In its broadest and most usual sense, regulation is any attempt by government to modify the behaviour of businesses. Most typically it refers to formal rules created by government bodies under the authority of legislation. Some regulations limit what businesses can do (as is the case with regulations that establish a minimum wage). Other regulations require specific behaviours (as is the case with labelling regulations that require food manufacturers to list a food’s basic nutritional characteristics).
Many people assume a simplistic view according to which government’s job is to create and enforce regulations, and the role of companies is to moderate their behaviour accordingly. In practice, the regulatory process is more complicated. In some cases, businesses lobby government to create, modify, or eliminate regulations. In other cases, governments delegate regulatory authority to, or seek regulatory guidance from, an industry body or professional association. In still other cases, a group of businesses in an industry may bypass government entirely, banding together to create their own sets of rules and to enforce them upon themselves in what is known as “self-regulation.”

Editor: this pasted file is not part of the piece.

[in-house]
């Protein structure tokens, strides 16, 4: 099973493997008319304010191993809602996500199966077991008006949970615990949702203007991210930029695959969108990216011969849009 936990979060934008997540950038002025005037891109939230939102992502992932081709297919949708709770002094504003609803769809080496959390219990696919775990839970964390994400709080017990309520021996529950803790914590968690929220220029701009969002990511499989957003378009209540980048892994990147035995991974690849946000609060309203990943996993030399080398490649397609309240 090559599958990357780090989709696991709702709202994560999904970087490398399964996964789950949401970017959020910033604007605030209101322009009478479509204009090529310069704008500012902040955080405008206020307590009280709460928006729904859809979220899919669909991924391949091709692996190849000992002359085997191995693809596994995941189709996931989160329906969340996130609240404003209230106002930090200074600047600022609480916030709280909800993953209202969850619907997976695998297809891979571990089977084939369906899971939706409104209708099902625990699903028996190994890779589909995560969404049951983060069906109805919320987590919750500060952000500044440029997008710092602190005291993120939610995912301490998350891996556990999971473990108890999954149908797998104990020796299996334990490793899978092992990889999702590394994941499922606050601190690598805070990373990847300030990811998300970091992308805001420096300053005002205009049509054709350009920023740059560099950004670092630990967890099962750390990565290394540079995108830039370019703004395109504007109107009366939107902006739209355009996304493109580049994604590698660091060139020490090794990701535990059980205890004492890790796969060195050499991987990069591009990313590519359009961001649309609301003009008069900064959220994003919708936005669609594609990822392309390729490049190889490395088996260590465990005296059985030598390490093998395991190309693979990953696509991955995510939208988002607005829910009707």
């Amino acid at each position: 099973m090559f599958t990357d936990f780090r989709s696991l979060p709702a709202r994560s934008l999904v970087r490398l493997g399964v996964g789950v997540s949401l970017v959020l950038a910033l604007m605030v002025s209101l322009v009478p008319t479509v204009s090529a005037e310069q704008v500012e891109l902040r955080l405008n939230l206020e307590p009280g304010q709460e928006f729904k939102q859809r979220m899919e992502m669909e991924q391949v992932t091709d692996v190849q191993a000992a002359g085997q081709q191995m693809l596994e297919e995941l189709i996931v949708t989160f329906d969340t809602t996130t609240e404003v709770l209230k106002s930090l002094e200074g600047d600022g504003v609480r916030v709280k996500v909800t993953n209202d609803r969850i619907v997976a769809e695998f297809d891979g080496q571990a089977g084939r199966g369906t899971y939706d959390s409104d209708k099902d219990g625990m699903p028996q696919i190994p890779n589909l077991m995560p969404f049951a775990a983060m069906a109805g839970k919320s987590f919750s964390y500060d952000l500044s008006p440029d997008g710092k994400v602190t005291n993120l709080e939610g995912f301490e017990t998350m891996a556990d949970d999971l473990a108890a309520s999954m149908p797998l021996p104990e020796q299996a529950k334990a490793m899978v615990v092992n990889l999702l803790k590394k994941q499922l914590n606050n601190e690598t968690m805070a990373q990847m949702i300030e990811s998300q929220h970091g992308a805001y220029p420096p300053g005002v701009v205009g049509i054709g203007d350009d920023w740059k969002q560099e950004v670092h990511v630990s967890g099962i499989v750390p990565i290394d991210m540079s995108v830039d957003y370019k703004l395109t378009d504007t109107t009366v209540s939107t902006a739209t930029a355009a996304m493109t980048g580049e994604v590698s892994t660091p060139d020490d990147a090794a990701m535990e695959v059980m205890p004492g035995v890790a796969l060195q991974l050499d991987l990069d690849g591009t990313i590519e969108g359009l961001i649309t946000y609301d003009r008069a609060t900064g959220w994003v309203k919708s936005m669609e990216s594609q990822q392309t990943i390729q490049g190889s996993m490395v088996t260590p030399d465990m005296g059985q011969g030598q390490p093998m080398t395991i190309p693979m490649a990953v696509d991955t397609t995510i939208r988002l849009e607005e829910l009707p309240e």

Individual regulations are created for many different purposes. Some are created to protect consumers. Others are created to limit the unintended side-effects of commercial activity (such as pollution) on bystanders or on communities as a whole. On one view, the main goal of regulation in general should be to attempt to make markets operate more efficiently, and closer to the way that the “ideal” markets described in economics classrooms do.
The extent to which government should regulate business activities is controversial. Most people recognize the need for at least some regulation, but many worry that regulation can easily become excessive. The costs of compliance with existing regulations and keeping up with updated or additional regulations may exceed the social benefits derived from them. Established companies can sometimes manipulate the government regulatory structure to create regulations that look on the surface like public safety or environmental protection measures, but whose main function is to insulate the established companies from competition by upstarts because the regulations raise their competitors’ costs. Thus, both the ideal content and quantity of regulation is an important ethical and economic topic.
See also in CEBE:
- David Moss and John Cisternino, eds., New Perspectives on Regulation, Tobin Project, 2009.
By Chris MacDonald and Alexei Marcoux
© The Journal Review Foundation of the Americas